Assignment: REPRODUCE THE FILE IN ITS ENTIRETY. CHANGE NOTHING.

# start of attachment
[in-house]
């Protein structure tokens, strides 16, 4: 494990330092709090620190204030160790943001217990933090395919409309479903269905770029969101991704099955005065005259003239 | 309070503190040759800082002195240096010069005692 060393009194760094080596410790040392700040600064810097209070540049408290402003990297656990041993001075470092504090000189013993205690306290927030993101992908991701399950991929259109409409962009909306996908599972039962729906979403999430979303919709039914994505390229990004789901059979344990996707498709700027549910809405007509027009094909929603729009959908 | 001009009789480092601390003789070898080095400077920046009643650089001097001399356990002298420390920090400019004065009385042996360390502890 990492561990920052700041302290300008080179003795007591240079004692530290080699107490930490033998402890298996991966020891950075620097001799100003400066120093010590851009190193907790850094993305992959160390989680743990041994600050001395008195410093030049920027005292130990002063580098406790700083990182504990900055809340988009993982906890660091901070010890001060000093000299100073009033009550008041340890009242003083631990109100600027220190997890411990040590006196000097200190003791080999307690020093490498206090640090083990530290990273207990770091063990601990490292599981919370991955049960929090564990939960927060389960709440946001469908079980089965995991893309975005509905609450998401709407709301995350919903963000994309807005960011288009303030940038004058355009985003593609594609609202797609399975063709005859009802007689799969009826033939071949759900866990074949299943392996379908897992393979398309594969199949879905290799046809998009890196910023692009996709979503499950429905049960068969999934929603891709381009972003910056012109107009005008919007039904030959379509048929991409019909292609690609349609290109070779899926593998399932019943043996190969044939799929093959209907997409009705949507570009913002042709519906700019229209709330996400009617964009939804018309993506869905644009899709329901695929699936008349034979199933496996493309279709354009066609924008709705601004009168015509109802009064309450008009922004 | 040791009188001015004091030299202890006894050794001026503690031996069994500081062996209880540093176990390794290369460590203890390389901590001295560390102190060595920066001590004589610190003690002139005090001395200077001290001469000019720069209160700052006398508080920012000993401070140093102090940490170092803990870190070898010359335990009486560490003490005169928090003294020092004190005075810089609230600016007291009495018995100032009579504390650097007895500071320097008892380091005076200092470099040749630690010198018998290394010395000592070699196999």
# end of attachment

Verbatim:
[in-house]
């Protein structure tokens, strides 16, 4: 494990330092709090620190204030160790943001217990933090395919409309479903269905770029969101991704099955005065005259003239 | 309070503190040759800082002195240096010069005692 060393009194760094080596410790040392700040600064810097209070540049408290402003990297656990041993001075470092504090000189013993205690306290927030993101992908991701399950991929259109409409962009909306996908599972039962729906979403999430979303919709039914994505390229990004789901059979344990996707498709700027549910809405007509027009094909929603729009959908 | 001009009789480092601390003789070898080095400077920046009643650089001097001399356990002298420390920090400019004065009385042996360390502890 990492561990920052700041302290300008080179003795007591240079004692530290080699107490930490033998402890298996991966020891950075620097001799100003400066120093010590851009190193907790850094993305992959160390989680743990041994600050001395008195410093030049920027005292130990002063580098406790700083990182504990900055809340988009993982906890660091901070010890001060000093000299100073009033009550008041340890009242003083631990109100600027220190997890411990040590006196000097200190003791080999307690020093490498206090640090083990530290990273207990770091063990601990490292599981919370991955049960929090564990939960927060389960709440946001469908079980089965995991893309975005509905609450998401709407709301995350919903963000994309807005960011288009303030940038004058355009985003593609594609609202797609399975063709005859009802007689799969009826033939071949759900866990074949299943392996379908897992393979398309594969199949879905290799046809998009890196910023692009996709979503499950429905049960068969999934929603891709381009972003910056012109107009005008919007039904030959379509048929991409019909292609690609349609290109070779899926593998399932019943043996190969044939799929093959209907997409009705949507570009913002042709519906700019229209709330996400009617964009939804018309993506869905644009899709329901695929699936008349034979199933496996493309279709354009066609924008709705601004009168015509109802009064309450008009922004 | 040791009188001015004091030299202890006894050794001026503690031996069994500081062996209880540093176990390794290369460590203890390389901590001295560390102190060595920066001590004589610190003690002139005090001395200077001290001469000019720069209160700052006398508080920012000993401070140093102090940490170092803990870190070898010359335990009486560490003490005169928090003294020092004190005075810089609230600016007291009495018995100032009579504390650097007895500071320097008892380091005076200092470099040749630690010198018998290394010395000592070699196999």